Eduardo Palacios: Mentoring to Bridge Science and Conservation

Jonathan Vargas’s mentor is Dr. Eduardo Palacios, a Research Biologist at the Center for Scientific Research and Higher Education of Ensenada (CICESE) in La Paz, Baja California Sur. Eduardo received his PhD in 2001 from the University of California at Davis, where he studied the breeding ecology of Brown Pelicans in the Gulf of California. He has spent the last 25 years studying and protecting marine and coastal birds, collaborating with academic institutions and NGOs across the US and Mexico. Eduardo has also worked with the Manomet Center for Conservation Science as the Shorebird Recovery Project Coordinator for Northwest Mexico, writing the recovery plan for shorebirds in the region. He recently helped secure the legal protection of four shorebird species and is currently managing the Point Blue Conservation Science’s Migratory Shorebird Project in Mexico.

Before he became a Coastal Solutions Fellow, Jonathan worked under Dr. Palacios as his master’s student, as they share a common interest in addressing the negative impacts of humans on shorebirds. As a mentor, Eduardo advised and helped direct some of the project’s activities and helped to train volunteers in the project.

The project has faced several challenges, the largest of which were the all-encompassing pause created by the Coronavirus pandemic and the turnover of members of the municipal committee involved in approving the protection measures for the coast. Eduardo explained why the new committee members’ involvement in the protection measures might be hard-won: “Those decisions imply regulating activities in a recreational beach that is highly used by local people, so that is not very popular, you know? For a politician that’s a very big deal!”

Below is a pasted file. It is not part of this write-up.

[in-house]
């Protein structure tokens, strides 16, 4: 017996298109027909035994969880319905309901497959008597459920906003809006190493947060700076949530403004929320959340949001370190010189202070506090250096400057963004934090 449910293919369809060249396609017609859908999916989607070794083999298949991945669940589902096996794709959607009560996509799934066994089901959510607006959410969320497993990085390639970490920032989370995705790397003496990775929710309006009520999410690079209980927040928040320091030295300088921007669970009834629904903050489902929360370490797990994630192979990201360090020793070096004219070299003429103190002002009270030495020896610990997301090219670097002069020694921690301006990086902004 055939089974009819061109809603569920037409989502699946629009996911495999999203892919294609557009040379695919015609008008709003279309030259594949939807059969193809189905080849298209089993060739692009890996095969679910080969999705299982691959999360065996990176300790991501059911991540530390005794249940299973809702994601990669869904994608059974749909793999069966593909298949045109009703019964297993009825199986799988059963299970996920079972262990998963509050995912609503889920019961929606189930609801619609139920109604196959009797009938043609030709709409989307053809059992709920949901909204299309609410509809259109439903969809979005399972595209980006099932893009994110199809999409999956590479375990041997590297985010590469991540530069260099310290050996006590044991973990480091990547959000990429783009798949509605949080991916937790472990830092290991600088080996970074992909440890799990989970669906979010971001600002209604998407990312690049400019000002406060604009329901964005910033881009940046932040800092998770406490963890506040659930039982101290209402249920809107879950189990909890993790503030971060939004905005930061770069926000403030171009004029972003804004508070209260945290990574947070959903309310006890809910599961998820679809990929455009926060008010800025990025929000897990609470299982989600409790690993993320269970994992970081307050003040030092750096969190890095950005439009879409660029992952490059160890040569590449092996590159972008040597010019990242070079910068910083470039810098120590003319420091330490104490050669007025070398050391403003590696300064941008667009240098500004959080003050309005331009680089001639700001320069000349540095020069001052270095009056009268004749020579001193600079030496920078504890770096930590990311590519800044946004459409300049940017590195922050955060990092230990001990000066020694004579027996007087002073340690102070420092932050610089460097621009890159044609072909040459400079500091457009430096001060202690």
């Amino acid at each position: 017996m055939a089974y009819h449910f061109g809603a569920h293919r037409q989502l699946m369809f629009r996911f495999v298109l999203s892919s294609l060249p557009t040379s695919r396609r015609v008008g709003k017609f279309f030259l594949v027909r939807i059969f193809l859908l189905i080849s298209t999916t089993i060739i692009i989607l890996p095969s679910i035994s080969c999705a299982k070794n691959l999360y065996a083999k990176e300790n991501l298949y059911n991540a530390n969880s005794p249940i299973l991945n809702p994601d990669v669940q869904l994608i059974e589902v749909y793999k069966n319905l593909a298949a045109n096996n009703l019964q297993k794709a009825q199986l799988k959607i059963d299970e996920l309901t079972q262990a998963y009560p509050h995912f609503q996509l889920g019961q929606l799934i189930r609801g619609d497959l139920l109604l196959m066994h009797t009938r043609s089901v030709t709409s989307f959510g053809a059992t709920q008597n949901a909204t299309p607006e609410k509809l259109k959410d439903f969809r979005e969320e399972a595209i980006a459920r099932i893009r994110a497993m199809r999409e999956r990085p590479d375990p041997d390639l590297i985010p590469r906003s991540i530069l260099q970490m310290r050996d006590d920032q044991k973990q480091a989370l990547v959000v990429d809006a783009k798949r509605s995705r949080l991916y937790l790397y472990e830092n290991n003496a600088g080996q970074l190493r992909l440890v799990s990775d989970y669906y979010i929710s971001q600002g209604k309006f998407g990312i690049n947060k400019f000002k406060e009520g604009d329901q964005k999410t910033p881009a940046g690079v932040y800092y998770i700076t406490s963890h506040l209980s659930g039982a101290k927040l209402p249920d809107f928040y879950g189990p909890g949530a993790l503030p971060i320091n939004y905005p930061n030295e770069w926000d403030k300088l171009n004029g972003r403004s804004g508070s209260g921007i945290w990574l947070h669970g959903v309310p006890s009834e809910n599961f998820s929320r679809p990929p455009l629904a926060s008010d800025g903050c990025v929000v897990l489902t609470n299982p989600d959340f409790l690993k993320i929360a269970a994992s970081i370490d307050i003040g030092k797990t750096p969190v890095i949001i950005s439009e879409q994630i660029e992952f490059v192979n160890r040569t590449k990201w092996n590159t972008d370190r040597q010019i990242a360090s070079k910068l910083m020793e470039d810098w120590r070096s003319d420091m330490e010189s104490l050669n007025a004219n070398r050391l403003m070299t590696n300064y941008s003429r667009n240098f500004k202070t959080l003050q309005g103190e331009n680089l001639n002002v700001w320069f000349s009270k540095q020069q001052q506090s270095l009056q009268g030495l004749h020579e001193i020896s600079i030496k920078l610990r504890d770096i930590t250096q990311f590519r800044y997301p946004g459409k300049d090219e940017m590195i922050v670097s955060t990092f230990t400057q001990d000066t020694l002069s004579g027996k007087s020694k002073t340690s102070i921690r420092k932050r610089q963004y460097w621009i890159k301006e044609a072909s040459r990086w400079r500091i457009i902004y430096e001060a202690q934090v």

However, despite the challenges, Eduardo spoke about the excellent progress that the project has already achieved and praised Jonathan’s dedication throughout its course. Since Jonathan began this project, the Snowy Plover population has increased dramatically. The community engagement component of the project has been critical, because securing the public’s support for the protection of the coastal habitats will accelerate the approval process of the protection mechanisms with the municipality.

Regarding the future of the Snowy Plover in Ensenada, Eduardo mentioned that their long-term success is on the shoulders of the local environmental organizations Terra Peninsular and Pro Esteros, but he is confident that the small shorebirds’ safety is in good hands. The eventual approval of the proposed coastal conservation policies will create the institutional framework for the continued protection of the Snowy Plover and other bird species that share this valuable region. Learn more about Eduardo’s research projects at his CICESE website.

Jim Chu and Eduardo Palacios. Photo: Fernando Angulo